COUNCILMEMBER Kenyatta Johnson convened a Special Committee on Gun Violence Prevention hearing on Feb 20 at City Hall. All eyes were on new Police Commissioner Danielle Outlaw, L, who greeted Johnson and listened personally to many of the citizens who crowded into Council Chambers. Photo by Jared Piper, Philadelphia City Council

Three challengers are also vying to knock off State Rep. Mary Isaacson in the 180th, which ranges along the Delaware from Kensington to Queen Village: Andre Del Valle, Jeffrey Dempsey and Vanessa McGrath.

Until the campaign, Del Valle was an aide to Councilmember Maria Quiñones-Sánchez. Dempsey has standing in the anti-gun-violence movement. McGrath is well connected in the Bar Association, a plus in this attorney-rich district.

Isaacson won her seat just two years ago and her rivals may see her as vulnerable.

State Rep. Jim Roebuck’s 188th District seat in West Philadelphia has drawn a lot of attention for its two well-organized challengers: Gregory Benjamin, the dynamic 51st Ward leader, and Rick Krajewski, who is the paladin of Reclaim Philadelphia. Roebuck has survived challenges before, one quite serious.

A JOB FAIR for W. Philadelphia youths, organized by State Rep. Morgan Cephas at Tustin Rec Center in Overbrook, drew a host of curious applicants. Joining Cephas in this effort were, L-R, Overbrook High Scholl Principal Kahlia Lee, larice Walker and Cephas. Photo by Wendell Douglas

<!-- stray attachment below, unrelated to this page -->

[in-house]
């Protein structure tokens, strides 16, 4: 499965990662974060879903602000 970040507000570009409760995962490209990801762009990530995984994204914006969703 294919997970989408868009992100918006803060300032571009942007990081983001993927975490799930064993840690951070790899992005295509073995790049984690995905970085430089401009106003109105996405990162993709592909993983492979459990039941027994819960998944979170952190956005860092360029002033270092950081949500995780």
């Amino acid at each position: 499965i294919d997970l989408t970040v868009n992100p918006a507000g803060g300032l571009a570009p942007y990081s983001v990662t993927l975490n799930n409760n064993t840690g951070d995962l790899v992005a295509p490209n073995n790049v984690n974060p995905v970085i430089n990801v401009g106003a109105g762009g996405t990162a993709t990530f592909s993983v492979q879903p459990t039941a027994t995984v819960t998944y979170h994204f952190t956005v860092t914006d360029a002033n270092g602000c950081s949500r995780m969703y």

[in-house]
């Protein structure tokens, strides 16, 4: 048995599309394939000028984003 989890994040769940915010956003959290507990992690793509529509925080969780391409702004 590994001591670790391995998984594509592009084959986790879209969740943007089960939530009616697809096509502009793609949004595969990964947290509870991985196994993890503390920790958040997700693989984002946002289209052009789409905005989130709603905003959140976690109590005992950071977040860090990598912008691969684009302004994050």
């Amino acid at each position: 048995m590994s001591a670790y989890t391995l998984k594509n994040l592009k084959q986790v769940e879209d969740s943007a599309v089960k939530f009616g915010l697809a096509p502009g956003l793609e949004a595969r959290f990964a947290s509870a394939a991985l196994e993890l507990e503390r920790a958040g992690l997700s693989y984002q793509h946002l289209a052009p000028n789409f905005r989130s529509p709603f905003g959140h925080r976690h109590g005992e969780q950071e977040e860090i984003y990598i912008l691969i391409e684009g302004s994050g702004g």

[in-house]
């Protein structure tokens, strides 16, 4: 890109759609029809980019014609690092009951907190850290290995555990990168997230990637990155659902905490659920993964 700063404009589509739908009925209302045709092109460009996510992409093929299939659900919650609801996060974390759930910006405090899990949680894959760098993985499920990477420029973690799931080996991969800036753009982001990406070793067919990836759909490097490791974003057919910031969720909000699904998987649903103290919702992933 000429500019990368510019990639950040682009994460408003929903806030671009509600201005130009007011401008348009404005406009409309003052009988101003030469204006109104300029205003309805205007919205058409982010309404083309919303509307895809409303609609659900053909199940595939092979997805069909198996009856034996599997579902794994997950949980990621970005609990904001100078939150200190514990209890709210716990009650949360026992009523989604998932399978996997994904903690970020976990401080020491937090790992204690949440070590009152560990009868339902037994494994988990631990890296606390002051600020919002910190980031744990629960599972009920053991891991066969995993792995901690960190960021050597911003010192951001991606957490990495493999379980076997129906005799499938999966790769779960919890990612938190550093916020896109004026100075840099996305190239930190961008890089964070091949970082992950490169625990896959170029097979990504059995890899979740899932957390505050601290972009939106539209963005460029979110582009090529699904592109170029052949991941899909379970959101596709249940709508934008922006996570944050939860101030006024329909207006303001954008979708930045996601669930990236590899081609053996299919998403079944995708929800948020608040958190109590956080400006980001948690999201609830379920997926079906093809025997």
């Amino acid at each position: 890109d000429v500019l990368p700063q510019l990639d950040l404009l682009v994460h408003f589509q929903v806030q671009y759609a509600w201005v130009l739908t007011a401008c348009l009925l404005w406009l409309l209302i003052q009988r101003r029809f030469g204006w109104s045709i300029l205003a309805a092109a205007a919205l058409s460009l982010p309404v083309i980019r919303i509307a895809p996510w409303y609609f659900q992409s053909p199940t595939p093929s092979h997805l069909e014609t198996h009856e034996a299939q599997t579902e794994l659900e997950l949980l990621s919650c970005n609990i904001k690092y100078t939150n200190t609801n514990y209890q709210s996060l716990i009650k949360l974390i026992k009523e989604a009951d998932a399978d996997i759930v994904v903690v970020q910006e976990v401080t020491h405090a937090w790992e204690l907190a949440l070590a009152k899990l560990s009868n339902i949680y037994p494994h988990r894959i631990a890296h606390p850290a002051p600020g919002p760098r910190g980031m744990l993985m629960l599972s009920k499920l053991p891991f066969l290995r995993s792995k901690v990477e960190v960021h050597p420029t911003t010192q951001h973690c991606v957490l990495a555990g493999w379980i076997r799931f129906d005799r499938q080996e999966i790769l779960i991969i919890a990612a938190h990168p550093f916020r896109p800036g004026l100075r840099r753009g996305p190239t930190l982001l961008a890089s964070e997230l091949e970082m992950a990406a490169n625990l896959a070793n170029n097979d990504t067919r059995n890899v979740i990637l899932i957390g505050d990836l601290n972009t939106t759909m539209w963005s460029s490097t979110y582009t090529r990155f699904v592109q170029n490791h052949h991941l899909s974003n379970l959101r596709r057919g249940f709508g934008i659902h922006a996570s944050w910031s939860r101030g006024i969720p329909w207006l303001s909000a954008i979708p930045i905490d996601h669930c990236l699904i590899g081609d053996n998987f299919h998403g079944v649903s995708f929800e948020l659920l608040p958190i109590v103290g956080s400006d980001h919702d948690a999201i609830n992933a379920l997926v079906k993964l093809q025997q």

Observers believe the district could split into factions of roughly equal proportion. If Reclaimers, fueled by Bernie Sanders enthusiasm, turn out in droves and also unite behind Krajewski, that could make a difference based on recent voting patterns in that area.

In another West Philly district, State Rep. Morgan Cephas will be taking shots from Jasmine Reavis-Brown and D’Angelo Lee Virgo in her 192nd seat, which represents Overbrook, Haddonfield and Wynnefield. Both are newcomers to candidacy. Reavis-Brown is a benefits specialist, Virgo a musician and conductor. Party discipline is likely to prevail here.

Closer to Center City, Charlotte Greer-Brown, a longtime aide to State Rep. Curtis Thomas, Jr. in the Near North, wants her old office back in the 18th District – but this time at the big desk. She has connections and may put up a credible assault on young incumbent State Rep. Malcolm Kenyatta.

AS THE PRIMARY heats up, some candidates have been pursuing funds well outside their district boundaries. State Rep. Malcolm Kenyatta held a drag-themed meet-&-greet at Rosewood in Center – L-R, Karen, aide Matthew Miller, Kenyatta, Ginger; kneeling, Keith and Mal.